Recruiting consumes considerable resources for any post-secondary institution. Many institutions also have a mission of K-12 engagement. A concurrent credit system can help an institution fulfill its K-12 outreach mission and also provide valuable recruiting opportunities. This paper explores the process of creating and implementing a Concurrent Credit program.
Traditional dual credit courses are high school courses delivered by high school faculty, for which students can also earn college credit. This University did not participate in traditional dual credit courses because of concerns with course content and rigor. Alternatively, This University has allowed high school seniors, and in some cases juniors, to enroll in This University courses. While this made This University courses a possibility for high school students, very few where geographically close enough to a This University campus to take advantage of the opportunity. The challenge was to create a mechanism that would satisfy This University’s concerns regarding dual credit and still keep the course accessible to high school juniors and seniors. A system has been implemented to deliver university courses taught by university faculty on the high school campuses. High school juniors and seniors enroll in these courses as part of their conventional high school schedule. The students begins to build a university transcript and, in addition, the high school awards high school credit for the university course. This approach is referred to as Concurrent Credit to help differentiate it from conventional dual credit delivery mechanisms and thus mitigate This University’s concerns over course content and rigor.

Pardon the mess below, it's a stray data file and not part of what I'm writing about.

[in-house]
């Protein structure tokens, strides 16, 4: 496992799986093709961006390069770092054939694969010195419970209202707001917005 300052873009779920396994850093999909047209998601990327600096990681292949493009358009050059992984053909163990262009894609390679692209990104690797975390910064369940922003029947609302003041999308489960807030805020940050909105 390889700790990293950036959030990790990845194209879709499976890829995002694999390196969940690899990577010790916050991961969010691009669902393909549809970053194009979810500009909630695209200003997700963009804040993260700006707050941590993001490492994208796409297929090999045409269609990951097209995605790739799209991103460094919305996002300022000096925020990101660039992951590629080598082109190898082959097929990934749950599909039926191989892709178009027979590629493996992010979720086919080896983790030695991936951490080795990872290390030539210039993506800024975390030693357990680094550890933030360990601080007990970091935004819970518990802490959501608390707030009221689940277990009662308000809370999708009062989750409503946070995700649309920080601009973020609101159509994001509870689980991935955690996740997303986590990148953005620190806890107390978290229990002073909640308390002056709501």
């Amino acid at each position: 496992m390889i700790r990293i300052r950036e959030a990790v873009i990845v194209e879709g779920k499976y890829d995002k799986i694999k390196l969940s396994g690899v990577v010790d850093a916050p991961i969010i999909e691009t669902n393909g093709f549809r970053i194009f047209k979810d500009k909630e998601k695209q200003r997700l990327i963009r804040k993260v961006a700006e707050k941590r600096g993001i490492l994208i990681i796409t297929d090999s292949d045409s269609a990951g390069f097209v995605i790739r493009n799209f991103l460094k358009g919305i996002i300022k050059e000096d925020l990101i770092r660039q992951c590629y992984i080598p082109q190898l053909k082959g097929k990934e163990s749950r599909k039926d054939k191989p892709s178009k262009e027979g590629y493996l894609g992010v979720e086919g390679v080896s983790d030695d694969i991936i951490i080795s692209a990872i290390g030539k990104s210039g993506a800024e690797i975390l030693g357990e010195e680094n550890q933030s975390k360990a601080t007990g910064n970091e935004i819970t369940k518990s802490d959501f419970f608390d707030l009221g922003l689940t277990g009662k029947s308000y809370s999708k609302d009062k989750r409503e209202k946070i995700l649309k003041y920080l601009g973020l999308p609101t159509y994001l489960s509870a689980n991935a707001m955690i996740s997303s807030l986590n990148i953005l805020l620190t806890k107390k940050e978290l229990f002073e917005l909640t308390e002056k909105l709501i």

The implementation of an introductory information systems development course in the Concurrent Credit model at A Local High School will be presented as an example. Specific topics include establishing a relationship with a high school, identifying courses that provide Concurrent Credit opportunities, scheduling, university faculty involvement and commitment, and pedagogical differences between high school and college students. Success rates, the K-12 outreach mission, and recruiting outcomes are also examined.
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